Harvard Business Review editor Justin Fox looked at growth in Ukraine since independence and compared it to neighboring, former Soviet bloc economies, and was surprised by how much it lagged: So he called up Chrystia Freeland , former FT correspondent and now member of Canadian Parliament. Freeland was in Ukraine when it became an independent nation, and, Fox notes, her mother helped "craft the country's constitution." Here is an excerpt from the interview: Fox: The East has this old industrial base. What does the Ukrainian economy consist of on the whole? Is it heavily agricultural? Freeland: The industrial base is important, particularly in eastern Ukraine. We all know about Ukraine as the breadbasket of Europe, and it is indeed an incredibly fertile country. There’s been a lot of Chinese investment in that part of the Ukrainian economy. There is also a technology outsourcing industry. And then finally, in some parts of Ukraine, tourism has been becoming more important. Why is the economy such a mess? Because of very bad, kleptocratic governments. That is 90% of the reason. In terms of the economy, Ukraine only accomplished maybe half of the things that you need to do, when the Soviet Union collapsed and they moved to a market economy. They did do privatization. There are now a lot of private companies, and there is a market. It’s important for us to remember that not so long ago even selling a pair of jeans was illegal. But what they failed to do was build an effective rule of law and government institutions. Corruption, in the Yanukovych era at least, was absolutely rampant. And some important reforms of state finances haven’t happened. In particular, energy prices are still subsidized. Of course, when you move to free-market prices that’s a huge shock to the society. But Ukraine’s failure to liberalize energy prices is part of the reason that it has this great dependency on Russia. Having said all of that, and having been in Kyiv* last week, I think there’s a bit of an Italian phenomenon going on, where you actually have a highly educated, very entrepreneurial population, but because you had this incredibly corrupt state, a lot of the Ukrainian economy has gone underground. Walking through the streets of many Ukrainian cities — Kyiv, Lviv in Western Ukraine, Dnipropetrovsk in the East — you feel yourself to be in a much more prosperous society than the official data reflect. The official data is incredible. Poland on the one side and Russia on the other are both in the low twenty-thousands in GDP per capita, and Ukraine is officially at $7,298. There is no doubt that Ukraine has fared much, much worse than Poland. That is a testament to how important government decisions are. These countries were not so far apart in 1991 when Ukraine became independent, and the Poles by and large have done the right things, and the Ukrainian government has not. Read the full interview here .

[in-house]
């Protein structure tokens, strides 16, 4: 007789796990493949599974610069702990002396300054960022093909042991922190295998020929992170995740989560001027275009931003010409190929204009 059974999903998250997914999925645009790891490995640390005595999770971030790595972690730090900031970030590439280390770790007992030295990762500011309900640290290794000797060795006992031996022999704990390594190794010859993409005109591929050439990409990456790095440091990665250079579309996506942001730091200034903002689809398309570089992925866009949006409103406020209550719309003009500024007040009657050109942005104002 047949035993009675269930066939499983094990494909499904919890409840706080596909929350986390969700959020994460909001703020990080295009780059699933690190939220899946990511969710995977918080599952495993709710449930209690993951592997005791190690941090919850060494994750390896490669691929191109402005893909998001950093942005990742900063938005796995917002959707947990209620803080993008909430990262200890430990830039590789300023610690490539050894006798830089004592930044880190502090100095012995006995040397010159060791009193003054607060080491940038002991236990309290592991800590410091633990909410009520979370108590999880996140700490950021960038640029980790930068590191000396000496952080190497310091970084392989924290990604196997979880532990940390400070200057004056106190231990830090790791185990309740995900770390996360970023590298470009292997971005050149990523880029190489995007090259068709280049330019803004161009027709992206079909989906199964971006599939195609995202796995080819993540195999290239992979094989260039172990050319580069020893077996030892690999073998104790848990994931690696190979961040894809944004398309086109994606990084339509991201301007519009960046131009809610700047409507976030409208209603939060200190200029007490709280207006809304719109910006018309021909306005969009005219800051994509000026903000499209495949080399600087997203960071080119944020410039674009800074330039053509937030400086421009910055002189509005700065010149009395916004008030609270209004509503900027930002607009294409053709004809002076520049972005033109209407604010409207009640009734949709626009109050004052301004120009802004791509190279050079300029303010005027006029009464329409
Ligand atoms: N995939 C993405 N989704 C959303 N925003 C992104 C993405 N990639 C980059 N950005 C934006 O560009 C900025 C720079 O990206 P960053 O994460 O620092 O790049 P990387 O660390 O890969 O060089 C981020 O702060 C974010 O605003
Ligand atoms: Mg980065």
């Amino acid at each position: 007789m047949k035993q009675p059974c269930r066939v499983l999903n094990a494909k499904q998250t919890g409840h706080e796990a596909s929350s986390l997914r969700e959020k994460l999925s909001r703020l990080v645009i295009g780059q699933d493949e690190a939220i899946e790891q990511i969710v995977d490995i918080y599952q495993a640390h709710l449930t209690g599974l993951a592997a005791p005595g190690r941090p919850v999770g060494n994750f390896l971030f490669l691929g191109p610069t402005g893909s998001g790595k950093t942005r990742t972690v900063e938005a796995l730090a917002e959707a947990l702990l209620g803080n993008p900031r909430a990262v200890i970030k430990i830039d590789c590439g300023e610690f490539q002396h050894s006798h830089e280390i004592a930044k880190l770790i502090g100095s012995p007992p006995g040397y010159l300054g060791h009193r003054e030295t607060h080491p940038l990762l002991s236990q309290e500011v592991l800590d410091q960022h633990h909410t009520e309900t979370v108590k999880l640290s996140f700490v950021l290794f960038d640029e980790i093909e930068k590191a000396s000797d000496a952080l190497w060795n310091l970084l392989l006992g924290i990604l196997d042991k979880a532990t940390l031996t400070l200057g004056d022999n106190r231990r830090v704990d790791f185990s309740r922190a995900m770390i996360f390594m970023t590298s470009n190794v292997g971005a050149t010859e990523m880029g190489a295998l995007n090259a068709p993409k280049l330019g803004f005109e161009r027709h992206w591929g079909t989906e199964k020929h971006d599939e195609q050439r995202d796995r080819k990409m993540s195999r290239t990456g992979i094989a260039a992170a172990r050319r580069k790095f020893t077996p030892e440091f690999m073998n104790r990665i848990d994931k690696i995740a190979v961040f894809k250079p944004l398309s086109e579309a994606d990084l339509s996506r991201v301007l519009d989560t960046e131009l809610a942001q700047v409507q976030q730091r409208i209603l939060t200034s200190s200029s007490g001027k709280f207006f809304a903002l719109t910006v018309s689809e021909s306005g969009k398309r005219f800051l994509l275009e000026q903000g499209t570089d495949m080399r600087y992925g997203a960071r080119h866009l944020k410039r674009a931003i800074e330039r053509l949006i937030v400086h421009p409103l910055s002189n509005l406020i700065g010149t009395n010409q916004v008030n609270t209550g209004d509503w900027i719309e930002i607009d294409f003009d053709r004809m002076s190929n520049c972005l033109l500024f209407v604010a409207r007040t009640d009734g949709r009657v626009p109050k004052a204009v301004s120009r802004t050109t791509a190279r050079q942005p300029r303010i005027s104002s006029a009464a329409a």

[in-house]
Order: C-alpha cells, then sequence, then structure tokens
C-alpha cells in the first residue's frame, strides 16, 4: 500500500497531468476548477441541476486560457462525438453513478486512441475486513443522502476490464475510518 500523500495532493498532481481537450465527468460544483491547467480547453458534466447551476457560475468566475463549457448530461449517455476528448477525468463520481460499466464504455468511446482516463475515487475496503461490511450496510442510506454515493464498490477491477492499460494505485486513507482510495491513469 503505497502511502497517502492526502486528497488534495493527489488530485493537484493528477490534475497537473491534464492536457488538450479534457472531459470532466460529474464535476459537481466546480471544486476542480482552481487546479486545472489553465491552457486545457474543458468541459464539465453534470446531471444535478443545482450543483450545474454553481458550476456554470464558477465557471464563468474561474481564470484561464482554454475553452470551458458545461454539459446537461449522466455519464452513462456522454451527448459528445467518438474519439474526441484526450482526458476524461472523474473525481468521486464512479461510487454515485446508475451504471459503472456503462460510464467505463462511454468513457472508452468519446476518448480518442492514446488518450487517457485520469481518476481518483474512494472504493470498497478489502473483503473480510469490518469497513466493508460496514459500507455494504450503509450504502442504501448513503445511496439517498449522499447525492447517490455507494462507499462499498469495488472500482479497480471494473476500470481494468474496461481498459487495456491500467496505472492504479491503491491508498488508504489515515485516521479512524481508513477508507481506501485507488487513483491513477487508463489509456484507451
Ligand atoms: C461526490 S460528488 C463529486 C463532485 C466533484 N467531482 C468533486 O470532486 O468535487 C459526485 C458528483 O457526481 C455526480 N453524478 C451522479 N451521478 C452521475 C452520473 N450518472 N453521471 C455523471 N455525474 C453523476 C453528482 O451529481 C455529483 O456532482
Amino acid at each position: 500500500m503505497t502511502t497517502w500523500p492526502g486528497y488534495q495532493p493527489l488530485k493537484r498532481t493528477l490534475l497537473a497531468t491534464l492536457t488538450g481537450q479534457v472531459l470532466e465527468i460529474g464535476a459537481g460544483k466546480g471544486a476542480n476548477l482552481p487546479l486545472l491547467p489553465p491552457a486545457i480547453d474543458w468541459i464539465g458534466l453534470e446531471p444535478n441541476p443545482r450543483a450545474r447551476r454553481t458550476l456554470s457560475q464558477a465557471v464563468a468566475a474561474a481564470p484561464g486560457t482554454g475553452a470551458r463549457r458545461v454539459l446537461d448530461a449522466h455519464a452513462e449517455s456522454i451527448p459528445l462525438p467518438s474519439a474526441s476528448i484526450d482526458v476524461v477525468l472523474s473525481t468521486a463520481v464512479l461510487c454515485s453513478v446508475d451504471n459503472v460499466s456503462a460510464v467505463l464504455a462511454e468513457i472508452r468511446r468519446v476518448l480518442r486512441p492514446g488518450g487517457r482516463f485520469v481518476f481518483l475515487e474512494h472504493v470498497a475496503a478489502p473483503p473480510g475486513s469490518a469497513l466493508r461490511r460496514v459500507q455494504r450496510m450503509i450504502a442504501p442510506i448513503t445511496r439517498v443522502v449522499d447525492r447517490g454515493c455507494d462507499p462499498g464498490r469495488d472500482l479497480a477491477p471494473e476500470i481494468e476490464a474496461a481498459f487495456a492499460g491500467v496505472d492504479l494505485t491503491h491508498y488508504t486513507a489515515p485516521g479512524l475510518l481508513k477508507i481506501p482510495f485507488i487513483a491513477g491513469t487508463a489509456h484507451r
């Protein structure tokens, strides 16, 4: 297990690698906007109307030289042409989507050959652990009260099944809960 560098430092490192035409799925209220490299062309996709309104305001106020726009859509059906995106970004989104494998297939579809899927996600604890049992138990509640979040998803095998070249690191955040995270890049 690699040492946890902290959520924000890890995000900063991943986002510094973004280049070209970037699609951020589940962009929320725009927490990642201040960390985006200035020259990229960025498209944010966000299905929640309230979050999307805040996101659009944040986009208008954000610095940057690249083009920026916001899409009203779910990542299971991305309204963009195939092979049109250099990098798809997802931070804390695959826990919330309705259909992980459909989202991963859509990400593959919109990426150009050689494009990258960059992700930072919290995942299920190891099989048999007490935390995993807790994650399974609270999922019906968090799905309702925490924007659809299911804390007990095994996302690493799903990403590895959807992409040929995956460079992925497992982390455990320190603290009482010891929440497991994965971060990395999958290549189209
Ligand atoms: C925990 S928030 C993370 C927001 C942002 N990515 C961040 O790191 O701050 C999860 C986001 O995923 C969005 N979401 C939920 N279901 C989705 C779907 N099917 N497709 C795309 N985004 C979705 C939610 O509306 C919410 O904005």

Filed under: Russia, GDP, growth, trade, Chrystia Freeland, oil, gas, Romania, Poland, putin, russian economy, costs of war, sanctions, crimean crisis, ukraine, black sea, vladimir putin, crimea, belarus, oligarchs, Viktor Yanukovych, growth laggard